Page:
Integrated Pest Management Newsletter May 2014 Vol. I Dr. Ashfaq Sial Ahmad, IPM Coordinator

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1 Integrated Pest Management Newsletter May 2014 Vol. I Dr. Ashfaq Sial Ahmad, IPM Coordinator IN THIS ISSUE: Funding Opportunities Updates from EPA Awards and Honors From the Field Upcoming Events FUNDING OPPORTUNITIES NIFA CROP PROTECTION AND PEST MANAGEMENT COMPETITIVE GRANTS PROGRAM The RFA for NIFA's new Crop Protection and Pest Management (CPPM) grants program was released yesterday - see below and for more information. The turnaround time is very short, with a 19 June deadline for receipt of full applications. This new program consolidates most former USDA IPM grants programs such as PMAP, Extension IPM Implementation, IPM Centers, etc. Note the May 22 briefing on this RFA (see end of ). The purpose of the Crop Protection and Pest Management program is to address high priority issues related to pests and their management using IPM approaches at the state, regional and national levels. The CPPM program supports projects that will increase food security and respond effectively to other major societal challenges with comprehensive IPM approaches that are economically viable, environmentally sound and will help protect human health. The CPPM program addresses IPM challenges for emerging issues and existing priority pest concerns that can be addressed more effectively with new and emerging technologies. The outcomes of the CPPM program are effective, affordable, and environmentally sound IPM practices and strategies supporting more vital communities. The amount available for this program in FY14 is approx. $16.3 million to fund three different project types: 1. Applied Research and Development Program Area (ARDP) - Project Period Two to four years - Budget Awards must not exceed $250,000 per project ($125,000 if PDs only from one state) - Depending upon project budget requests, NIFA anticipates making in the range of 15 to 30 awards - Purpose To enhance the development and implementation of innovative, ecologically-based, sustainable IPM tactics and strategies that address regional and/or national IPM priorities. Can be either applied research (single-function), research-led, or extension-led.

2 2. Extension Implementation Program Area (EIP) - Project Period Three years - Budget Awards must not exceed $900,000 per project. LIMITED TO ONE APPLICATION PER INSTITUTION - Depending upon project budget requests, NIFA anticipates making in the range of 30 to 60 awards - Purpose To assure the implementation of IPM through extension activities and coordination with other EIP grantees and other CPPM program areas based on defined state, multi-state, regional, national, or international needs. 3. Regional Coordination Program Area (RCP) - Project Period Four years - Budget Awards must not exceed $4,000,000 per project - NIFA anticipates making one RCP award for each of the agency s four administrative regions: North Central, Northeastern, Southern, and Western (see the state and territory listing by region at the end of Part I on page 25) - Purpose To increase coordination and improve efficiency of IPM research and extension efforts; facilitate collaboration across states and disciplines; and promote further development and adoption of IPM through regional pest management information networks, collaborative team building and broad-based stakeholder participation. NIFA conducted a briefing of the FY 2014 CPPM Competitive Grants Program RFA on Thursday, May 22, 12:30-2:00 p.m. Eastern Time. A recorded copy of the briefing is available at: This is an excellent funding opportunity, and the CAES grants support team, consisting of the Grants Coordinator, the respective Assistant Deans, and the CAES Sponsored Programs Office are ready to assist with proposal development. Please contact them at if you need help. UPDATES FROM EPA EPA SOLICITING COMMENTS ON PROPOSED AGRICULTURE WORKER PROTECTION REGULATION FOR PESTICIDES The Environmental Protection Agency (EPA) has recently proposed reviews to the Worker Protection Standard for Agricultural Pesticides to add new safety measures to protect U.S. farm workers from pesticide exposure. On March 19, EPA announced that it is seeking public comments regarding these proposed revisions. SUMMARY: EPA is proposing updates and revisions to the existing worker protection regulation for pesticides. The proposed changes are in response to extensive stakeholder review of the regulation and its implementation since 1992, and reflect current research on how to mitigate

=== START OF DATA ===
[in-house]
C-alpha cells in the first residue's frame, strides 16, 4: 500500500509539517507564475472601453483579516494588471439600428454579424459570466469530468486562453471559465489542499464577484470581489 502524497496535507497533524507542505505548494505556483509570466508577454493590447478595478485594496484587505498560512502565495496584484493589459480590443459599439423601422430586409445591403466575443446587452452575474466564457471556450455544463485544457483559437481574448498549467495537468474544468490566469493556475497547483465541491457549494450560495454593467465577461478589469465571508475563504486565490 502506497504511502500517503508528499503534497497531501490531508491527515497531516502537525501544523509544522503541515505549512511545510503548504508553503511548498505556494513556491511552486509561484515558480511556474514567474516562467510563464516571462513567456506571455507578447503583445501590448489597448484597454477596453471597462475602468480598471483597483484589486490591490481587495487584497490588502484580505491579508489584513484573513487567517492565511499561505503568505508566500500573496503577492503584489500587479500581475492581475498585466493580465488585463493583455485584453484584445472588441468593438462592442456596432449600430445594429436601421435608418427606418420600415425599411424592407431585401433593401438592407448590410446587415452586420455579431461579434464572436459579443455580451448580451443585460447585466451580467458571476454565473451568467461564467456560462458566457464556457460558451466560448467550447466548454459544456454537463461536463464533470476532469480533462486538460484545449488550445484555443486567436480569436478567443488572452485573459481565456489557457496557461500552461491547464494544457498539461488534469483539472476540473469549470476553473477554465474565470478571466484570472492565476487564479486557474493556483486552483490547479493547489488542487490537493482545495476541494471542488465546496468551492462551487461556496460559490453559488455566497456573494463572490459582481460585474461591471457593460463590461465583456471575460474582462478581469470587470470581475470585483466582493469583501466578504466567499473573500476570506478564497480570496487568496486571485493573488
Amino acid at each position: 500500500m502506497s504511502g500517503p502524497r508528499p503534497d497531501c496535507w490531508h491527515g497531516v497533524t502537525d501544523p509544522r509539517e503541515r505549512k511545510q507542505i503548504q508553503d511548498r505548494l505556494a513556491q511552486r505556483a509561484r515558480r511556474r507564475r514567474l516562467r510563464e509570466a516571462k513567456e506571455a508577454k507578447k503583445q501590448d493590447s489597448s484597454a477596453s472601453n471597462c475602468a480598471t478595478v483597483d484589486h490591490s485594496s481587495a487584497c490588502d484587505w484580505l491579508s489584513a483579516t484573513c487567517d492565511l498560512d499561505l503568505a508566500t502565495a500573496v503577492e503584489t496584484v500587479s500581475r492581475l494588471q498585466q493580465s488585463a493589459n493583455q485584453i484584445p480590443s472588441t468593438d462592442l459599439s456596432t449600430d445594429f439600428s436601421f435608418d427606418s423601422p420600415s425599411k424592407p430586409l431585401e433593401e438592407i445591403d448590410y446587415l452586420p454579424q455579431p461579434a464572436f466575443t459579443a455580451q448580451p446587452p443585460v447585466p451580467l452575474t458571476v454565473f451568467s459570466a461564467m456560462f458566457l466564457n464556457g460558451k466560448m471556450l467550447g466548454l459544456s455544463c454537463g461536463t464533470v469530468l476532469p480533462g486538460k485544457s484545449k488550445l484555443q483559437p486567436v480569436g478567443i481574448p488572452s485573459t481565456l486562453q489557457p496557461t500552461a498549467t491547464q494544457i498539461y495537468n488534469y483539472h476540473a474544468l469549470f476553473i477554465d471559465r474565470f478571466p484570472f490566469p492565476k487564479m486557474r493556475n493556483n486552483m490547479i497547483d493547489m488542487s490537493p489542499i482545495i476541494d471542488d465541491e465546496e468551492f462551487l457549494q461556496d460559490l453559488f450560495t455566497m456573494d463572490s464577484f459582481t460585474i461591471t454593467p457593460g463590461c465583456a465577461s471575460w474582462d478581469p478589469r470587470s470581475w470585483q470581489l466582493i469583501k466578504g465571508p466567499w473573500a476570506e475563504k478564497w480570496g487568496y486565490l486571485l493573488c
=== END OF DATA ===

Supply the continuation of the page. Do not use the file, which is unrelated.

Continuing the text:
3 occupational pesticide exposure to agricultural workers and pesticide handlers. EPA is proposing to strengthen the protections provided to agricultural workers and handlers under the worker protection standard by improving elements of the existing regulation, such as training, notification, communication materials, use of personal protective equipment, and decontamination supplies. EPA expects the revisions, once final, to prevent unreasonable adverse effects from exposure to pesticides among agricultural workers and pesticide handlers; vulnerable groups, such as minority and low-income populations, child farmworkers, and farmworker families; and the general public. EPA recognizes the importance and independence of family farms and is proposing to expand the immediate family exemption to the WPS. Comments are due by June 17, Additional information on the proposed revisions and directions for submitting comments are available at: AWARDS AND HONORS TIFTON CAMPUS 2014 AWARD OF EXCELLENCE SENIOR RESEARCH SCIENTIST Dr. Glen Rains, Professor in the Department of Entomology was recently recognized with the Tifton Campus 2014 Award of Excellence Senior Research Scientist. Congratulations! FROM THE FIELD INSECTICIDE RESISTANCE MONITORING David Riley Department of Entomology, University of Georgia, 122 S Entomology Road, Tifton, GA Ph: ; Fax: ; One of the biggest challenges that face vegetable growers these days is when the effective pesticide that you have relied on for years to control a key pest in your crop suddenly starts to fail. This can be a gradual process, with the product slowly losing efficacy over time, or it can become apparent very rapidly, within the same growing season. One insect pest that can be considered the poster child for insecticide resistance is the diamondback moth (DBM). This is a serious pest of cabbage and greens when resistance causes outbreaks (Photo below).